Ourlads: “Strong hands to lock on the breast plate and control the defender.”

Hard worker

ESPN.com: “Coaches praise his work ethic and ability to quickly pick up the offense and blocking schemes.”

PFW: “Solid intangibles.”

Athletic:

NFL.com: “Very good range and mobility. Good feet. … Plays with body control and balance. Gets to the second level easily.”

ESPN.com: “Light on his feet and shows good patience and balance in his sets. …  Displays above-average lateral agility to reach defenders from the backside or seal the edge as a front side run blocker. Appears to be an above-average athlete in space.”

CBSSports.com: “Effortless mover for a 290-pound tackle with good body control and coordination to take on blocks and mirror rushers in space. Good combination of speed and athleticism enables him to reach the second level as fast as any offensive lineman in this class.”

Other

NFL.com: “As a high school senior, Pugh earned the Maxwell Award, which is presented to the Top 50 high school scholar-athletes in the tri-state area (Pennsylvania, New Jersey and Delaware). The award recognizes athletics, academics and community service. Pugh also earned all-area and All-Suburban One League First Team honors as a junior and senior in addition to being named second-team all-area as a defensive lineman as a senior. Named 2008 team MVP and defensive player of the year as a team captain. Pugh is involved in Special Olympics and volunteers for Athletes Helping Athletes.”

– Daniel Jeremiah believes Pugh is a “better prospect coming out of college than current NFL starters Sam Baker and Andy Levitre were entering the draft.”

Lande: “ Overall, I do not think Pugh will be drafted as highly as I have him rated, but am confident that within a season or two will develop into a quality starting left tackle in the NFL. He is a good risk to take because even if he does not pan out at tackle due to arm length, he has what it takes to be a good starting guard or center.”

Brian Schwenke, Guard/Center (California)

Projected Round(s): 2-3

Measurables 

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Combine Results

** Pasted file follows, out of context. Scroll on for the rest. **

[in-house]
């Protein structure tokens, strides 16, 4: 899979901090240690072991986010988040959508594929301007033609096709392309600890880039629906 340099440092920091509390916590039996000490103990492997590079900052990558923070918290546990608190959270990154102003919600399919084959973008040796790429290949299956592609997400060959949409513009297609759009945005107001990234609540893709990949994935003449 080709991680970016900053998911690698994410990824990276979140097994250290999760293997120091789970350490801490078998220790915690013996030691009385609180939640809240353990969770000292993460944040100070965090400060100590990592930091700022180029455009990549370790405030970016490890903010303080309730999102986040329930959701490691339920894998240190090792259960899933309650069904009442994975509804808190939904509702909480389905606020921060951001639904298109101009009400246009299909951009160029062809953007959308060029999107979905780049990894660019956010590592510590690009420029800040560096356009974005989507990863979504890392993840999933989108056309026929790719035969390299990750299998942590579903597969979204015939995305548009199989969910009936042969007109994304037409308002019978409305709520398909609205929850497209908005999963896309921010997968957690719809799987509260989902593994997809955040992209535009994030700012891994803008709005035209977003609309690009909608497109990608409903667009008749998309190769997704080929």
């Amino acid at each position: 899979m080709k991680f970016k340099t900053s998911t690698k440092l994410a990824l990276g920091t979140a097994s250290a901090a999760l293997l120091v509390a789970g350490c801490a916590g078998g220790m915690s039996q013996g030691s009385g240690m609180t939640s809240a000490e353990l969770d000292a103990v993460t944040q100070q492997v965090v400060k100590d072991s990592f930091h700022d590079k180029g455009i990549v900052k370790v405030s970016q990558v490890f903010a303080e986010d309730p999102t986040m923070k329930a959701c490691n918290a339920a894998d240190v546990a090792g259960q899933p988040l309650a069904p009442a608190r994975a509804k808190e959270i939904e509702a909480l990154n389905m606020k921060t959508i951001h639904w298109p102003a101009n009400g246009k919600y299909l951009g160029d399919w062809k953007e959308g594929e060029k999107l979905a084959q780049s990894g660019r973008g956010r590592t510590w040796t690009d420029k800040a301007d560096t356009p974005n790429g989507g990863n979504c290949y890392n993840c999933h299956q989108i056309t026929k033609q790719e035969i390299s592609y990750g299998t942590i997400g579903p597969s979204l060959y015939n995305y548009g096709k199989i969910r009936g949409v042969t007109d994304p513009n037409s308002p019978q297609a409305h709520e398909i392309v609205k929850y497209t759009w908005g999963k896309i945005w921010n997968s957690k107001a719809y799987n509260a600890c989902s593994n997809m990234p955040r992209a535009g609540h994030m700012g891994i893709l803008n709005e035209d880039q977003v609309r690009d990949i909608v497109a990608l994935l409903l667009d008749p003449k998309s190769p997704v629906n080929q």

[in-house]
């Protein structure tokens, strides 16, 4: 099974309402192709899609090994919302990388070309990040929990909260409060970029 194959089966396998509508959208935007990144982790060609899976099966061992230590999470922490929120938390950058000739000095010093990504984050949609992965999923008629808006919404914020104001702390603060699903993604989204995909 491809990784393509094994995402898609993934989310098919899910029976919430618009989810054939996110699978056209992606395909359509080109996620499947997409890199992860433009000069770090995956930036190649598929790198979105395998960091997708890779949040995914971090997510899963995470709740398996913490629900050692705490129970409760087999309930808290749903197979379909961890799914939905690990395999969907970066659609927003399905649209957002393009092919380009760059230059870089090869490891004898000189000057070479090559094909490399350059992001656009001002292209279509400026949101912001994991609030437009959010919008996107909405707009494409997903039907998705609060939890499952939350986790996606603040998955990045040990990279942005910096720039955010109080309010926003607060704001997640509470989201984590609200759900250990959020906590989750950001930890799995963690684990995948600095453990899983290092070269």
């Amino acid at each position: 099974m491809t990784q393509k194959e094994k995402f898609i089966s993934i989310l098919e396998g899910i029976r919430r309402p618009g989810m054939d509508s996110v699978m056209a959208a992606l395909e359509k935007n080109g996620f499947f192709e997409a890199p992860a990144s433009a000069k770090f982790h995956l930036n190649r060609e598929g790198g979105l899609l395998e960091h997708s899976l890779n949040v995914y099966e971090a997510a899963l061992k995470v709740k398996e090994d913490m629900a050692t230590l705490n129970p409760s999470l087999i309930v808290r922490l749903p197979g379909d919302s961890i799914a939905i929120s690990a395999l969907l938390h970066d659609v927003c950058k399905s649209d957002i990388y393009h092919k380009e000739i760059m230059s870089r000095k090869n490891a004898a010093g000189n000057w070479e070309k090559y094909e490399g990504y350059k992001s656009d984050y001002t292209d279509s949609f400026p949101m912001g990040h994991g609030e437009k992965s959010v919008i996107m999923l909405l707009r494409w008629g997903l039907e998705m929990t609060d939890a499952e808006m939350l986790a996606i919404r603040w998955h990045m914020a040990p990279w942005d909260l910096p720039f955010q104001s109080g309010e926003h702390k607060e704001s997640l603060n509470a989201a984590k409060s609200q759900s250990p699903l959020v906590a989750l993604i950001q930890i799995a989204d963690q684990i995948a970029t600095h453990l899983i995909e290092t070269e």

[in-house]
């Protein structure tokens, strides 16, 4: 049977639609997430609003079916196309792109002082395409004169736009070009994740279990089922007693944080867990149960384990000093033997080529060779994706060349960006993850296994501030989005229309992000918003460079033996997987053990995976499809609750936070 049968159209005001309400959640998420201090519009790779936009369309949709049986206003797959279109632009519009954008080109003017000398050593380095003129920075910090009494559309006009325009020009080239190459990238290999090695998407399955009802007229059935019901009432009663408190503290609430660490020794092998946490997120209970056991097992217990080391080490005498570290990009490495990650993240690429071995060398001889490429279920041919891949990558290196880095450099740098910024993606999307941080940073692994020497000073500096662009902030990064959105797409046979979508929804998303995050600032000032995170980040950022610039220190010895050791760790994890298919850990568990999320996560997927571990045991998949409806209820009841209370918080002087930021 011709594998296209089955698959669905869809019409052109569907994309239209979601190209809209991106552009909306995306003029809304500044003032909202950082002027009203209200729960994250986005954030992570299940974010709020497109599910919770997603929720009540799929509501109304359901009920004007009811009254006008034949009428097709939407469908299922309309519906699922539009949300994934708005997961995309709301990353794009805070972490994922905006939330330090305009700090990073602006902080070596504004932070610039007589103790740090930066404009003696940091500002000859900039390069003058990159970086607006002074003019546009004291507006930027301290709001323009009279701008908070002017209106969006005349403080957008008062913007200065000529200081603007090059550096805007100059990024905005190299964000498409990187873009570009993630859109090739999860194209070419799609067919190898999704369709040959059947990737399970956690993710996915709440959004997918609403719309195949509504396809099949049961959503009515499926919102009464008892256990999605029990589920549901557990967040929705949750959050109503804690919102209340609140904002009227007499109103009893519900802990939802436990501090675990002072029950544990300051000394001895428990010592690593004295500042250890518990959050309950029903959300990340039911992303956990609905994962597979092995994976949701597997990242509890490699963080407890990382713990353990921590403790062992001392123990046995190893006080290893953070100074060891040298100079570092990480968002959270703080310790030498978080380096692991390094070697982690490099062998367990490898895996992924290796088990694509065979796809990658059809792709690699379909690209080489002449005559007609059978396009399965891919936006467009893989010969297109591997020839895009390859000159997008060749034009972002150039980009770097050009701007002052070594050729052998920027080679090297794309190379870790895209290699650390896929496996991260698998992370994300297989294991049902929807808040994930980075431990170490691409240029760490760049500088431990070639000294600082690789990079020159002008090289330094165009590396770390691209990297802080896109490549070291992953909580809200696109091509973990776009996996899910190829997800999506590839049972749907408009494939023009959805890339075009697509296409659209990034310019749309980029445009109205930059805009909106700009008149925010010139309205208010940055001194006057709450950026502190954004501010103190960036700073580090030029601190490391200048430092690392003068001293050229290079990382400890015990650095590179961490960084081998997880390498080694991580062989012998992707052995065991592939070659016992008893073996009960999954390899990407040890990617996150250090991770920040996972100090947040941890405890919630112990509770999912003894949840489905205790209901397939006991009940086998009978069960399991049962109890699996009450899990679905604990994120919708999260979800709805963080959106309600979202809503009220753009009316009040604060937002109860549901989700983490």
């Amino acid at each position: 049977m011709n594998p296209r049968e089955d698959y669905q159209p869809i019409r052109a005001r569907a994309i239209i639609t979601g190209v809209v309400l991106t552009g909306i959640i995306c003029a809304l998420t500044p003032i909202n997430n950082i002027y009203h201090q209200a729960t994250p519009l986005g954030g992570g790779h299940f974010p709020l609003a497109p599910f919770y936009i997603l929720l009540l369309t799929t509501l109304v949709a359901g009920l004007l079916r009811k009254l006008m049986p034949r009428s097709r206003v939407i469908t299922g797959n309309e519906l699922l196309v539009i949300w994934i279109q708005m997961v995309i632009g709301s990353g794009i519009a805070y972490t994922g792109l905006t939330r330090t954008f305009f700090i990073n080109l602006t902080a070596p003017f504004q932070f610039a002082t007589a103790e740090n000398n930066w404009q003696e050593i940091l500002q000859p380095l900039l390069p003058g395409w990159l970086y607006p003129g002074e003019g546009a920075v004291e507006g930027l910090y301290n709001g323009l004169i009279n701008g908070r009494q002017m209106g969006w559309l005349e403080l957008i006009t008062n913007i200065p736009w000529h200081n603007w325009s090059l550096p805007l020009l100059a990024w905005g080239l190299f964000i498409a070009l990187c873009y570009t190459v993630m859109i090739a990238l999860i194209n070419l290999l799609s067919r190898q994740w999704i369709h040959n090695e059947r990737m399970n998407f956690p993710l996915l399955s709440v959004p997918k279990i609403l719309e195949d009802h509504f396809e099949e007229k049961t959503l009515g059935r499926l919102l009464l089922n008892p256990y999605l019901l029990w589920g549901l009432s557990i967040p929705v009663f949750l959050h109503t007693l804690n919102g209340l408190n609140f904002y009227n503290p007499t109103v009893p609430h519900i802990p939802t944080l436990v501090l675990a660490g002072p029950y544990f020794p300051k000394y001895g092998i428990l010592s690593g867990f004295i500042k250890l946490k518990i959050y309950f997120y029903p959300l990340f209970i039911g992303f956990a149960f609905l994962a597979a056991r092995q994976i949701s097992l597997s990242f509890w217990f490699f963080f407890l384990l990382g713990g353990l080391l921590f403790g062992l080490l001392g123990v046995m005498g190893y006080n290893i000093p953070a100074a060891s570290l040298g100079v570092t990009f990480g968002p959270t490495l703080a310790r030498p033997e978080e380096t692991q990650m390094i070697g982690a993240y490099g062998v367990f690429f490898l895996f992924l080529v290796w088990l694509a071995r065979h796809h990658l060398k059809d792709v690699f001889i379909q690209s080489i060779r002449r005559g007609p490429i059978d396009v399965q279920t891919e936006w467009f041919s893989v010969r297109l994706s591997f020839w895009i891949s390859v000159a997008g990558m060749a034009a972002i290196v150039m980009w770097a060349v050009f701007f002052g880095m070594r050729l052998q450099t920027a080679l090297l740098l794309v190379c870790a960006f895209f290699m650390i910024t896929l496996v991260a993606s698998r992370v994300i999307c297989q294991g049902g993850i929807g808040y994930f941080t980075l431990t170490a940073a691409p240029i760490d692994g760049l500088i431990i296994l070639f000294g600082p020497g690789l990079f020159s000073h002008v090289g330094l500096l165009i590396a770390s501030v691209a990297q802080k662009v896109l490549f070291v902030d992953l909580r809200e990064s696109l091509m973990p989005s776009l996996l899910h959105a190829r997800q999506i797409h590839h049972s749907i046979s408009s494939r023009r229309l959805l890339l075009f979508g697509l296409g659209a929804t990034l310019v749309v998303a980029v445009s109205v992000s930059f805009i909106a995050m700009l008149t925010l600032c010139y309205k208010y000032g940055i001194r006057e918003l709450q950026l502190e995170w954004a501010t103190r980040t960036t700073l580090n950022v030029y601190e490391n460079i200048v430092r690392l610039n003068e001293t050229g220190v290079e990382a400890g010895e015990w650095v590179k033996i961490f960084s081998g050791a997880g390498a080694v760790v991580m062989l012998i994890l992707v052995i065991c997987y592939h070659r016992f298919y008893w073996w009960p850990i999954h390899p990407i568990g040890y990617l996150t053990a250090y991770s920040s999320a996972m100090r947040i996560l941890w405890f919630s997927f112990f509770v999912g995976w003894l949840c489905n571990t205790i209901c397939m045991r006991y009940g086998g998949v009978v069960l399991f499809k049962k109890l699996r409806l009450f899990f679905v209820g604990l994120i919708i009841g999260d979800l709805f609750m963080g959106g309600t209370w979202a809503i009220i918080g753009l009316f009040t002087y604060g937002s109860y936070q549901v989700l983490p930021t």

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Toughness

ESPN.com: “Tough and plays the game with an edge. Flashes a nasty side and can be downright dirty on occasion. … Will hustle and chase in pursuit to clean up downfield piles.”

Intelligence

ESPN.com: “Assignment sound in the run game. Locates and identifies targets quickly at the second level. Recognizes DL twists/games/stunts in a timely manner.”

CBSSports.com: Showed “improved awareness as he gained experience at the position. Made all of the line calls for Cal despite his inexperience at the position.”

Physicality

NFL.com: “Constantly wins the leverage battle. Gets his hands inside of the chest plate of defenders.”

CBSSports.com: “Alert, competitive blocker who looks to help his teammates and blocks to the whistle.”

Hard worker

ESPN.com: “Accountable both on and off the field. Well respected by coaches and teammates. Team first player. Made the switch from OG to OC as a senior in 2012.”

Athletic:

ESPN.com: “Just an average athlete in space and can struggle when having to adjust on the move to throw on defenders at the second level or third level.”

CBSSports.com: “Possesses an exceptional initial burst off the snap to turn and seal off defenders. … While possessing very good quickness to the second level, shows only average change-of-direction and awareness in re-directing to make effective downfield blocks.”